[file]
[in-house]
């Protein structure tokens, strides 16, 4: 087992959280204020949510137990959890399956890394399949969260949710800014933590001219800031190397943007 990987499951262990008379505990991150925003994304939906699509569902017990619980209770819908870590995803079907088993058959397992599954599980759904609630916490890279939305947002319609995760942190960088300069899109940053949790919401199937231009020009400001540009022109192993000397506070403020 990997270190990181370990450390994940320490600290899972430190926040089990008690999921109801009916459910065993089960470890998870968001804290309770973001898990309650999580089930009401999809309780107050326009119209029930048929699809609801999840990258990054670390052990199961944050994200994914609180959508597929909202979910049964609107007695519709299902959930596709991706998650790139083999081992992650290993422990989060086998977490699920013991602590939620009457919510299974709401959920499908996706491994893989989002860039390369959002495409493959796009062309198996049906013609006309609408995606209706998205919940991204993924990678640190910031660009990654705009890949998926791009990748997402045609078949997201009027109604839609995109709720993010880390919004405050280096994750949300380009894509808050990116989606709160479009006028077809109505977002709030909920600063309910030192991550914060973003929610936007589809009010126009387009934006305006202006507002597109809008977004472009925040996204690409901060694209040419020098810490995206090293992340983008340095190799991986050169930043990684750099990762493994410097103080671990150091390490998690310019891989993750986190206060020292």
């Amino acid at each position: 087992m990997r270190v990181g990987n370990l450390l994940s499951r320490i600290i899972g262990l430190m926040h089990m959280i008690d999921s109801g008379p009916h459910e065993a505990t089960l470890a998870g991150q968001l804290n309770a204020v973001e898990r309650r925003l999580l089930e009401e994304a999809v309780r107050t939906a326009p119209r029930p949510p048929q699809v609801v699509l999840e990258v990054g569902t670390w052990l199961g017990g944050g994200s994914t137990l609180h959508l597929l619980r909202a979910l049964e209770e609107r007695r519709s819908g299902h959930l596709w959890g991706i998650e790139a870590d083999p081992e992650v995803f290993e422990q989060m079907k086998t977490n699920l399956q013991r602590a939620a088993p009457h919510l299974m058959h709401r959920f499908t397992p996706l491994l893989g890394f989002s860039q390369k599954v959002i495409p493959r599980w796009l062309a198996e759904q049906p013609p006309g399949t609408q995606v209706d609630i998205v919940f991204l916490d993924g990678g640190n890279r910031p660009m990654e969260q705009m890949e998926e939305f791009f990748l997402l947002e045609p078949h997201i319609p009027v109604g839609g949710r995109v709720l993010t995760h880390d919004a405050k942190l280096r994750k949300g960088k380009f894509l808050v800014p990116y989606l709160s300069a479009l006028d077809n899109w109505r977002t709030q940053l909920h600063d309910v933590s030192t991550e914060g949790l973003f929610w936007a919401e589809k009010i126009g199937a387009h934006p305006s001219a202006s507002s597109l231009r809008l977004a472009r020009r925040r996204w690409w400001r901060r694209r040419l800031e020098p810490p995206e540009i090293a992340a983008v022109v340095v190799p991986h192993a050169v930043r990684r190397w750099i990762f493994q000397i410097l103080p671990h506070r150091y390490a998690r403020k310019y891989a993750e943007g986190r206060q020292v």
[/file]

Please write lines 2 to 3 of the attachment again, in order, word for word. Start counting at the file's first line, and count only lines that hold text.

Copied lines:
């Protein structure tokens, strides 16, 4: 087992959280204020949510137990959890399956890394399949969260949710800014933590001219800031190397943007 990987499951262990008379505990991150925003994304939906699509569902017990619980209770819908870590995803079907088993058959397992599954599980759904609630916490890279939305947002319609995760942190960088300069899109940053949790919401199937231009020009400001540009022109192993000397506070403020 990997270190990181370990450390994940320490600290899972430190926040089990008690999921109801009916459910065993089960470890998870968001804290309770973001898990309650999580089930009401999809309780107050326009119209029930048929699809609801999840990258990054670390052990199961944050994200994914609180959508597929909202979910049964609107007695519709299902959930596709991706998650790139083999081992992650290993422990989060086998977490699920013991602590939620009457919510299974709401959920499908996706491994893989989002860039390369959002495409493959796009062309198996049906013609006309609408995606209706998205919940991204993924990678640190910031660009990654705009890949998926791009990748997402045609078949997201009027109604839609995109709720993010880390919004405050280096994750949300380009894509808050990116989606709160479009006028077809109505977002709030909920600063309910030192991550914060973003929610936007589809009010126009387009934006305006202006507002597109809008977004472009925040996204690409901060694209040419020098810490995206090293992340983008340095190799991986050169930043990684750099990762493994410097103080671990150091390490998690310019891989993750986190206060020292």
């Amino acid at each position: 087992m990997r270190v990181g990987n370990l450390l994940s499951r320490i600290i899972g262990l430190m926040h089990m959280i008690d999921s109801g008379p009916h459910e065993a505990t089960l470890a998870g991150q968001l804290n309770a204020v973001e898990r309650r925003l999580l089930e009401e994304a999809v309780r107050t939906a326009p119209r029930p949510p048929q699809v609801v699509l999840e990258v990054g569902t670390w052990l199961g017990g944050g994200s994914t137990l609180h959508l597929l619980r909202a979910l049964e209770e609107r007695r519709s819908g299902h959930l596709w959890g991706i998650e790139a870590d083999p081992e992650v995803f290993e422990q989060m079907k086998t977490n699920l399956q013991r602590a939620a088993p009457h919510l299974m058959h709401r959920f499908t397992p996706l491994l893989g890394f989002s860039q390369k599954v959002i495409p493959r599980w796009l062309a198996e759904q049906p013609p006309g399949t609408q995606v209706d609630i998205v919940f991204l916490d993924g990678g640190n890279r910031p660009m990654e969260q705009m890949e998926e939305f791009f990748l997402l947002e045609p078949h997201i319609p009027v109604g839609g949710r995109v709720l993010t995760h880390d919004a405050k942190l280096r994750k949300g960088k380009f894509l808050v800014p990116y989606l709160s300069a479009l006028d077809n899109w109505r977002t709030q940053l909920h600063d309910v933590s030192t991550e914060g949790l973003f929610w936007a919401e589809k009010i126009g199937a387009h934006p305006s001219a202006s507002s597109l231009r809008l977004a472009r020009r925040r996204w690409w400001r901060r694209r040419l800031e020098p810490p995206e540009i090293a992340a983008v022109v340095v190799p991986h192993a050169v930043r990684r190397w750099i990762f493994q000397i410097l103080p671990h506070r150091y390490a998690r403020k310019y891989a993750e943007g986190r206060q020292v």